Rick Perry's 'Highway Henchwoman'
Perry appointee already scrutinized by lawmakers
May 18, 2008
By PEGGY FIKAC
Houston Chronicle/San Antonio Express-News Austin Bureau
AUSTIN — Deirdre Delisi once aspired to be a diplomat, and Gov. Rick Perry may have finally granted her wish.
As head of the Texas Transportation Commission, Perry's former chief of staff will test her diplomatic skills in an emotion-filled arena in which a state senator has already called her a "political hack."
In an early sign of her peacemaking potential, the 35-year-old Delisi scheduled one of her first meetings as chair with that senator, Transportation and Homeland Security Committee Chairman John Carona, R-Dallas.
"I was left with the impression that she genuinely wants a new and fresh start for the commission, and I can tell you the Legislature wants that, too," said Carona, who publicly tangled with the former chairman, the late Ric Williamson, as Williamson pushed Perry's vision of private investment in public tollways as a key to meeting mobility needs.
Department under review
The Texas Department of Transportation is under review by lawmakers who've sought to rein in new privately run toll roads and are distrustful of the agency's funding figures. There's also an outcry from many Texans incensed over toll proposals and the possible route of the Perry-pushed Trans-Texas Corridor.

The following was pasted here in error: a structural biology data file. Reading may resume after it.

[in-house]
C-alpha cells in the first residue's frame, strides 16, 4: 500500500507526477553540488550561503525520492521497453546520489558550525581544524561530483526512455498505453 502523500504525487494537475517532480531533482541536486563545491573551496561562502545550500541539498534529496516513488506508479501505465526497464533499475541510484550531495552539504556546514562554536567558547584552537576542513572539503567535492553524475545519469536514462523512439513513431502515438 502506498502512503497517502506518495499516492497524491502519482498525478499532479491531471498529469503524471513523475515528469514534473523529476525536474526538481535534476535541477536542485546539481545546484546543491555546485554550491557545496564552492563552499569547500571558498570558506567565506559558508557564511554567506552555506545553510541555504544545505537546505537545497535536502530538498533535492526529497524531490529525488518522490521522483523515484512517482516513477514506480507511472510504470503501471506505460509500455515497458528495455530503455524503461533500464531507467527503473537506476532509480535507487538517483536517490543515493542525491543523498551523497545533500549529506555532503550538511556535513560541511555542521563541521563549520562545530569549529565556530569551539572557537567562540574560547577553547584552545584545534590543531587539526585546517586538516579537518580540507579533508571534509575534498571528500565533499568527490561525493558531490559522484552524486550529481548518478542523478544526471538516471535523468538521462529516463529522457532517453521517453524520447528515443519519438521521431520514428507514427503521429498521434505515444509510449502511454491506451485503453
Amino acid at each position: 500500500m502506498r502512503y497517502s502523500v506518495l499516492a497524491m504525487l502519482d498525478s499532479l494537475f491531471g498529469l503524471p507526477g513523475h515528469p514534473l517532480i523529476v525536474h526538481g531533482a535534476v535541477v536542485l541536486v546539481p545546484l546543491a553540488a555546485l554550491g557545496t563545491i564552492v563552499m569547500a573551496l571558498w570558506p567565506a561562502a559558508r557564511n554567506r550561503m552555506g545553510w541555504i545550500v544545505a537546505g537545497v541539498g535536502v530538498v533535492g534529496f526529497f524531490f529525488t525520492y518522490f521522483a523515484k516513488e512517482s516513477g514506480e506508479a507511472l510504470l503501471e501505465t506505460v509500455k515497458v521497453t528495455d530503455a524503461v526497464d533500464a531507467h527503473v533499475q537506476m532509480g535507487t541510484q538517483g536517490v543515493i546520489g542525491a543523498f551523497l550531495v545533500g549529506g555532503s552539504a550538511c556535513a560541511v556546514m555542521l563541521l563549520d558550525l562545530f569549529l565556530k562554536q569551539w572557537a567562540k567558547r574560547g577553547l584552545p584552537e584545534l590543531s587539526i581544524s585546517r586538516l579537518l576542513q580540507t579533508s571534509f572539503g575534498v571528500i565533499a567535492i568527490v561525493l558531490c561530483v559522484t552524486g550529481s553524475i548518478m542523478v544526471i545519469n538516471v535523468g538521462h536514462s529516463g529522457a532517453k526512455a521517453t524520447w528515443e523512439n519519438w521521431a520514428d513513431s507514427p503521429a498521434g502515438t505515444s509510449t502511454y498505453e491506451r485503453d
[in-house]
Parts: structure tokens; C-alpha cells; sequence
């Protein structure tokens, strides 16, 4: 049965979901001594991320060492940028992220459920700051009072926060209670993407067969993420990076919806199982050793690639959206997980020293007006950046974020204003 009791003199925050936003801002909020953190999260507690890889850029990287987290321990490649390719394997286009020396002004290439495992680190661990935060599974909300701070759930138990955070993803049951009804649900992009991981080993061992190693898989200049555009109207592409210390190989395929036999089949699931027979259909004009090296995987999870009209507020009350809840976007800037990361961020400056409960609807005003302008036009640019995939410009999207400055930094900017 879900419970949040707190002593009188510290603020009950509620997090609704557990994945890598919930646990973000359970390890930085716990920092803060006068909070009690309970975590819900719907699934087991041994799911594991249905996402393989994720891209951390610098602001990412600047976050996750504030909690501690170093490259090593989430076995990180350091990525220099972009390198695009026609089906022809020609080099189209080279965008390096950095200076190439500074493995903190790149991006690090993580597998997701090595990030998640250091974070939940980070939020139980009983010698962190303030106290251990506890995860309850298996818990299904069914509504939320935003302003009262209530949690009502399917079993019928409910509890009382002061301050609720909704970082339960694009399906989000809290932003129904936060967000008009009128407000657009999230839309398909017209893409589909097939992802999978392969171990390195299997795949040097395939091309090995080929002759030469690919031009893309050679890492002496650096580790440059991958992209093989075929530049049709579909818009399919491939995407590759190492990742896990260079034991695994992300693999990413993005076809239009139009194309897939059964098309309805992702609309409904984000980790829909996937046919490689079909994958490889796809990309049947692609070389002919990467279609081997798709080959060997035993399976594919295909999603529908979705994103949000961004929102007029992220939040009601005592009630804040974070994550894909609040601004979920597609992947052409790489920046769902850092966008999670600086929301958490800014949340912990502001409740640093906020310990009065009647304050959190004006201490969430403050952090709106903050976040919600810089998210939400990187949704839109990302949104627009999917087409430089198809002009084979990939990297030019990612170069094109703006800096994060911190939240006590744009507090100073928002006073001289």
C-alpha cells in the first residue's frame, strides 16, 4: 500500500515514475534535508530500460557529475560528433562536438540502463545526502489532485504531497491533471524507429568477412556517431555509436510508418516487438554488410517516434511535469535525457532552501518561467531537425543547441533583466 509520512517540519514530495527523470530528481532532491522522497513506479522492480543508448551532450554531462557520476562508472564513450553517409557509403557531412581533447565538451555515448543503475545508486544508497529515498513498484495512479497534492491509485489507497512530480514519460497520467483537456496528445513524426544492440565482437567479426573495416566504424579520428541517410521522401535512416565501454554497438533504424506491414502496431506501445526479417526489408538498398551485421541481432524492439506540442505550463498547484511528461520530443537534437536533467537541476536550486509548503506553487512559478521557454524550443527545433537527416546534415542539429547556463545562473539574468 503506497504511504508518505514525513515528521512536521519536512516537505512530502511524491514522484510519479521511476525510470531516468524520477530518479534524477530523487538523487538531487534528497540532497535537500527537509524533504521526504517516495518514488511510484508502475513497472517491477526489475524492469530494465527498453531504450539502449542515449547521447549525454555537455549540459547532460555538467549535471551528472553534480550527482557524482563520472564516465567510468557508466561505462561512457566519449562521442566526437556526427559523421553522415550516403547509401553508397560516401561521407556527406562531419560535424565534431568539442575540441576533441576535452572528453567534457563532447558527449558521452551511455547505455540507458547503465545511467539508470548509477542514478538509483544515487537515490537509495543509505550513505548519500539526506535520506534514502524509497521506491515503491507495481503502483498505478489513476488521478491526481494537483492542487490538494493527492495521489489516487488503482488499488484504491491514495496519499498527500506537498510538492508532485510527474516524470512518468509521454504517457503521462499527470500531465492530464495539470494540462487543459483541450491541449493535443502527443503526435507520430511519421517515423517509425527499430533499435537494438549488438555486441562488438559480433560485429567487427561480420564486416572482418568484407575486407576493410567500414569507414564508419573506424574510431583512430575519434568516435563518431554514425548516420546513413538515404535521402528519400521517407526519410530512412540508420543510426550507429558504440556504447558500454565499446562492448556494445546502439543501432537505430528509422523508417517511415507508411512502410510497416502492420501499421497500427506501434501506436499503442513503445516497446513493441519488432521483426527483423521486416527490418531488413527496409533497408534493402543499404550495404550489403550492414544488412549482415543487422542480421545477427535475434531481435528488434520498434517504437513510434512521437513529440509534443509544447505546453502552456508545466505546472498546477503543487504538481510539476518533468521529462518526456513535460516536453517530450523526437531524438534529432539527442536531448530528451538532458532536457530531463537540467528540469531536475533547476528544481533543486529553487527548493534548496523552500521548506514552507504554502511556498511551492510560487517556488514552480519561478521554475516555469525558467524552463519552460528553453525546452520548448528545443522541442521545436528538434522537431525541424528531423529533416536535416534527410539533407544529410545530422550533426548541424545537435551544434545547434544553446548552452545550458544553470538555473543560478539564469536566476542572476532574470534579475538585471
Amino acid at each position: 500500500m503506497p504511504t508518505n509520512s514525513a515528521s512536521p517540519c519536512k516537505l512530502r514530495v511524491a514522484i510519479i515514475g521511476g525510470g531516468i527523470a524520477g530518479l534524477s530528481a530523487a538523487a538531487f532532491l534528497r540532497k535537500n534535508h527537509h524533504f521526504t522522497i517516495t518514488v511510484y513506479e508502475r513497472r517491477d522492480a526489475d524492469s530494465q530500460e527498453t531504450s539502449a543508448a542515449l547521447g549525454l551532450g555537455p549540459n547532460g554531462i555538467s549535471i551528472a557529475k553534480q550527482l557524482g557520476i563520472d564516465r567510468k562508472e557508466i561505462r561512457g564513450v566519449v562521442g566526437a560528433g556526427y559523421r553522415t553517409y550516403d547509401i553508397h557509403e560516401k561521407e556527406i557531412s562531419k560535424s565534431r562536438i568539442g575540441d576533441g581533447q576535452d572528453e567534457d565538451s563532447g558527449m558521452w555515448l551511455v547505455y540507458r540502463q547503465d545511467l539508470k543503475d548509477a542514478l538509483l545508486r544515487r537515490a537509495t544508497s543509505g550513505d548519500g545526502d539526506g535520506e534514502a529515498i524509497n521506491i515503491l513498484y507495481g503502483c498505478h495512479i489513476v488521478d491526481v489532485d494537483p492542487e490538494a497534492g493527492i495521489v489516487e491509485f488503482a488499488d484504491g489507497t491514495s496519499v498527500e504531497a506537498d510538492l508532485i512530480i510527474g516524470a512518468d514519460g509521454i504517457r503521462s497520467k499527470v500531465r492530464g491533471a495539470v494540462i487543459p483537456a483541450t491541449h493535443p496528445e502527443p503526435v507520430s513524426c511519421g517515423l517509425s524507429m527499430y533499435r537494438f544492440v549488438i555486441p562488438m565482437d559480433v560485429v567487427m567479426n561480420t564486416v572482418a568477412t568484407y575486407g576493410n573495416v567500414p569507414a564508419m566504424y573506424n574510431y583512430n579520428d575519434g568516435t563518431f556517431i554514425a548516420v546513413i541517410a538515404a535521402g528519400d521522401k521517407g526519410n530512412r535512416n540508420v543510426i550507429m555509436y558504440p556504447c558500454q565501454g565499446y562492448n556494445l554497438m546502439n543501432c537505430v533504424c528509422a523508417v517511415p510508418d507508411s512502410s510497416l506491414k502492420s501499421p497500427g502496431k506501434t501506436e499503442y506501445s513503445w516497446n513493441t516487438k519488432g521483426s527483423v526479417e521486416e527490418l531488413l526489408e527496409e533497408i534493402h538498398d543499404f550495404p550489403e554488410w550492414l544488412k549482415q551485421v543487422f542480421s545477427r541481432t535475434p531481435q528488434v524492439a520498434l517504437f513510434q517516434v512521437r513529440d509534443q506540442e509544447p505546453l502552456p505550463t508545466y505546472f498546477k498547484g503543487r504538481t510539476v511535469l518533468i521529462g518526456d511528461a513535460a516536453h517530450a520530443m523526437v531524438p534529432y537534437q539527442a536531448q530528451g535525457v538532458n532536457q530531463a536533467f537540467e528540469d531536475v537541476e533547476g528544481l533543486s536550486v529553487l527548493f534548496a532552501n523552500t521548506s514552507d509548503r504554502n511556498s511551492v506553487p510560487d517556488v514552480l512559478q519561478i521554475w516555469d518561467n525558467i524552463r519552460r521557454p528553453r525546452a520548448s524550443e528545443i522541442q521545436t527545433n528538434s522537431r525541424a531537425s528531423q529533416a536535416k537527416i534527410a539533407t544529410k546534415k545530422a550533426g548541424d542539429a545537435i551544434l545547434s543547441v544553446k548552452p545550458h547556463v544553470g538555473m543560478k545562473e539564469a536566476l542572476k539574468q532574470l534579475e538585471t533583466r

"Drinking from the fire hydrant," is how Delisi described her first days on the job, with months to serve before the Senate next year decides on confirming her appointment.
Focused on meeting huge transportation needs, she describes private investment in toll roads as a tool, noting lawmakers are considering others. She's quick to emphasize the need to work with local officials.
Asked what role a gas-tax increase might play in the mobility picture, she gives an answer that may be diplomatic enough to please lawmakers who felt that Williamson pushed Perry's wishes too hard at the expense of their own.
"That's a decision that the Legislature is going to make," she said. "I don't get a vote."
'Whatever it takes'
Delisi was born in Montreal, grew up in Nashville, Tenn., became a U.S. citizen at 17 and wanted a diplomatic career after getting degrees at Duke and Stanford.
When a U.S. Foreign Service hiring freeze turned her interest to politics, she joined the GOP presidential campaign of Lamar Alexander and met the man who'd lure her to Texas, now-husband Ted Delisi.
Other jobs included a stint on George W. Bush's first presidential campaign, but since late 1997 she has mostly had political and policy roles with Perry, including managing his notoriously tough 2002 race for governor against Laredo Democrat Tony Sanchez.
Delisi resigned as Perry's chief of staff last summer when she had twins, born 10 weeks early and weighing less than 3 pounds each. They're healthy and nearly 1 now.
"I think it would be great for my children to grow up in that environment of understanding what the value of public service is," she said.
Ted, a political consultant, is juggling other complications in addition to being what he calls Mr. Mom when her schedule takes her away. To avoid the appearance of conflict, he ended a joint venture with Hillco Partners because the lobbying firm handles transportation issues, though he said he hadn't done such work himself.
"Any job that takes 95 percent of your time and pays $15,000 a year always makes for an interesting conversation inside the household," he deadpanned of the appointment. (The job pays her $15,914 per year.) "But it's an honor. She believes strongly in public service, and I think she feels strongly there is some new and needed enthusiasm and ... diplomacy."